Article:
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All about stout beer
The earliest known mention of stout beers in historical sources dates back to 1677. Originally, stouts were probably just a strong version of porter beers. In the 19th century, the term started to indicate a category of strong beers that had a different taste in comparison with the porter ones. Today, these beers are still among the most popular in the world. They typically have 7% to 8% alcohol by volume. If you prefer non-alcoholic beers, stout beers offer that option, too.
How do stouts taste?
Different types of stouts have their own flavor profiles. Imperial stouts, which mostly hail from Russia, have strong notes of chocolate and hazelnut, with hints of burned grain and coffee. Milk stouts are sweeter because, as the name suggests, they’re made from lactose. They feature hints of cream, barley and chocolate. If you really have a sweet tooth, try a double chocolate stout, which contains chocolate. Not sure which variety to try? Oatmeal stout is the middle ground between imperial and milk stouts. Its flavor is less strong than an imperial stout, but not as sweet as the milk stout. Lastly, dry stouts hail from Ireland and have a bitter taste, with slight notes of coffee and chocolate.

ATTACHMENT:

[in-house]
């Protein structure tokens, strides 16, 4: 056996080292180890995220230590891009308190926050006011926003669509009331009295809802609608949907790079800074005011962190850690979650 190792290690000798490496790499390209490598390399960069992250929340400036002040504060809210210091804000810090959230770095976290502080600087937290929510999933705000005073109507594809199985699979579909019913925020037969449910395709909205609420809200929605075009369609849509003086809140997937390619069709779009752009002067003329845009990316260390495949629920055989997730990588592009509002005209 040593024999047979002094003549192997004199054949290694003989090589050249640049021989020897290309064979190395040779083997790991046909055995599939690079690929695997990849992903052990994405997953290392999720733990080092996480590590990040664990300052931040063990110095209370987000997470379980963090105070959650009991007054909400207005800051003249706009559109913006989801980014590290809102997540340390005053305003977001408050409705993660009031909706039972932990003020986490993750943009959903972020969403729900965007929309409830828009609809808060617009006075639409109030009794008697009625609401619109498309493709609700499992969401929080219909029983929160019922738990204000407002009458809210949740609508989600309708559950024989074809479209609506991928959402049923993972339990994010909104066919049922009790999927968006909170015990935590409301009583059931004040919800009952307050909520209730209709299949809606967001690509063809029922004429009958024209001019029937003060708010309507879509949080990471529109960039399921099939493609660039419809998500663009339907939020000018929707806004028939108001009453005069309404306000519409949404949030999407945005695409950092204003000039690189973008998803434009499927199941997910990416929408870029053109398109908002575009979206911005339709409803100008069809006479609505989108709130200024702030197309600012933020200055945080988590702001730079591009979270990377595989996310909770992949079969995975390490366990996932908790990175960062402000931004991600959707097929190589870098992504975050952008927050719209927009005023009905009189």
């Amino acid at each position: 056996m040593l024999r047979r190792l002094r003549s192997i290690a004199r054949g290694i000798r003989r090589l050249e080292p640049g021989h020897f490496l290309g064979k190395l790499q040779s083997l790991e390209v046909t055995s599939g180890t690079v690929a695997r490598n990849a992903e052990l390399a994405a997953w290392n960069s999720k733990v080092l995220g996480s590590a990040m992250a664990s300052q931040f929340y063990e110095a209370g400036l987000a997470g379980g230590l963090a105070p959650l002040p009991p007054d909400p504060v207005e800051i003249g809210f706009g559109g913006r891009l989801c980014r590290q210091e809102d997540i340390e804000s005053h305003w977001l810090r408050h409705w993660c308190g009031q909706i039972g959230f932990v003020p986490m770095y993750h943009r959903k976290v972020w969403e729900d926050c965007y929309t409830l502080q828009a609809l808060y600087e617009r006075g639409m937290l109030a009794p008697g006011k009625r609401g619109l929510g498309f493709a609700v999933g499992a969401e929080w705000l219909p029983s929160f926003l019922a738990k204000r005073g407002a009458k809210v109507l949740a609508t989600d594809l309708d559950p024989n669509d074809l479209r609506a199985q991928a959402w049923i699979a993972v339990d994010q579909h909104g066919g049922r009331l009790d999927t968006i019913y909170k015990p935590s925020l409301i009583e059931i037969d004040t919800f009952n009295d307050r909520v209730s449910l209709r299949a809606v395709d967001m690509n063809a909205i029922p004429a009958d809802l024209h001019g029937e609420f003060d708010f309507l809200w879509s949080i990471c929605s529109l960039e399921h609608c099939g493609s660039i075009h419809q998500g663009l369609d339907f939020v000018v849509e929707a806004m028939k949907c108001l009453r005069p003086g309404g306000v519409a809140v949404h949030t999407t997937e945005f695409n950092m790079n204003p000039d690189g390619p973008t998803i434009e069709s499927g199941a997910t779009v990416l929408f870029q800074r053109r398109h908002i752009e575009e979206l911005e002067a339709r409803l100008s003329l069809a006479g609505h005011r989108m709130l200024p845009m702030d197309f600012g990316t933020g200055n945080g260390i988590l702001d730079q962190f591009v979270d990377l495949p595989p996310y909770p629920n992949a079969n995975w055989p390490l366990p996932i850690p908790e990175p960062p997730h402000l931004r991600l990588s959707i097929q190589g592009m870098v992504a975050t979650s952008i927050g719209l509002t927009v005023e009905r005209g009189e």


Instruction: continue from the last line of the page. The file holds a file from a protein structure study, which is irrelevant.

Foods to eat with stouts
Stout beers with coffee notes match particularly well with fruity desserts, as part of an afternoon snack or after a great meal. All stouts enhance the flavor of game meats and seafood such as oysters, crab and calamari. When you’re in the mood for comfort food, pair your favorite stout beer with baked mac and cheese. Alternatively, you can try them with meat dishes and chocolate desserts.